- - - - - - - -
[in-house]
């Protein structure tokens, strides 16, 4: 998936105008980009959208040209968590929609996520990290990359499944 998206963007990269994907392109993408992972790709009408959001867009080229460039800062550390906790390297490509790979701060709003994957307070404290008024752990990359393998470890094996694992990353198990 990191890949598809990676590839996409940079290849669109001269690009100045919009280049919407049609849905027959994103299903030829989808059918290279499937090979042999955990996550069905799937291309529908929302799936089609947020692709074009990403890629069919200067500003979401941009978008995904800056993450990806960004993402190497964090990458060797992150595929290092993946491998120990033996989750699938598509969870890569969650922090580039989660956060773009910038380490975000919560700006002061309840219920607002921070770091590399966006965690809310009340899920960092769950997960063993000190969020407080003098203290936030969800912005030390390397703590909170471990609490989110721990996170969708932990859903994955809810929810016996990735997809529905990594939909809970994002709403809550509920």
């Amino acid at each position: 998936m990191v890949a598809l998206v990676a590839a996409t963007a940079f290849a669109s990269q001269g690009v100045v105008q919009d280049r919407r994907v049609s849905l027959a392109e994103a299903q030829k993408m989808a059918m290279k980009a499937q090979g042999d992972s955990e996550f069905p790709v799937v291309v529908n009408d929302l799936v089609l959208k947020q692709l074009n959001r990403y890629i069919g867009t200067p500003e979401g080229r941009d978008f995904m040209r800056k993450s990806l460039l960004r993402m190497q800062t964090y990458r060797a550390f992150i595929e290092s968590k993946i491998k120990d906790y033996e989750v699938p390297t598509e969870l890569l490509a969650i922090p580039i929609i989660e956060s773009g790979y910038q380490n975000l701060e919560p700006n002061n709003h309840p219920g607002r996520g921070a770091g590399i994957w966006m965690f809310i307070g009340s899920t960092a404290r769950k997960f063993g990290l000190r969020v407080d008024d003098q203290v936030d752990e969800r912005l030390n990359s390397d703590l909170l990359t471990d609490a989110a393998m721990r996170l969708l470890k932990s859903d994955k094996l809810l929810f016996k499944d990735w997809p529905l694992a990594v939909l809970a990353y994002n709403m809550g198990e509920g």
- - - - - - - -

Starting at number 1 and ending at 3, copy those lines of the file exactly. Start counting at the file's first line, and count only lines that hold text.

[in-house]
């Protein structure tokens, strides 16, 4: 998936105008980009959208040209968590929609996520990290990359499944 998206963007990269994907392109993408992972790709009408959001867009080229460039800062550390906790390297490509790979701060709003994957307070404290008024752990990359393998470890094996694992990353198990 990191890949598809990676590839996409940079290849669109001269690009100045919009280049919407049609849905027959994103299903030829989808059918290279499937090979042999955990996550069905799937291309529908929302799936089609947020692709074009990403890629069919200067500003979401941009978008995904800056993450990806960004993402190497964090990458060797992150595929290092993946491998120990033996989750699938598509969870890569969650922090580039989660956060773009910038380490975000919560700006002061309840219920607002921070770091590399966006965690809310009340899920960092769950997960063993000190969020407080003098203290936030969800912005030390390397703590909170471990609490989110721990996170969708932990859903994955809810929810016996990735997809529905990594939909809970994002709403809550509920």
């Amino acid at each position: 998936m990191v890949a598809l998206v990676a590839a996409t963007a940079f290849a669109s990269q001269g690009v100045v105008q919009d280049r919407r994907v049609s849905l027959a392109e994103a299903q030829k993408m989808a059918m290279k980009a499937q090979g042999d992972s955990e996550f069905p790709v799937v291309v529908n009408d929302l799936v089609l959208k947020q692709l074009n959001r990403y890629i069919g867009t200067p500003e979401g080229r941009d978008f995904m040209r800056k993450s990806l460039l960004r993402m190497q800062t964090y990458r060797a550390f992150i595929e290092s968590k993946i491998k120990d906790y033996e989750v699938p390297t598509e969870l890569l490509a969650i922090p580039i929609i989660e956060s773009g790979y910038q380490n975000l701060e919560p700006n002061n709003h309840p219920g607002r996520g921070a770091g590399i994957w966006m965690f809310i307070g009340s899920t960092a404290r769950k997960f063993g990290l000190r969020v407080d008024d003098q203290v936030d752990e969800r912005l030390n990359s390397d703590l909170l990359t471990d609490a989110a393998m721990r996170l969708l470890k932990s859903d994955k094996l809810l929810f016996k499944d990735w997809p529905l694992a990594v939909l809970a990353y994002n709403m809550g198990e509920g």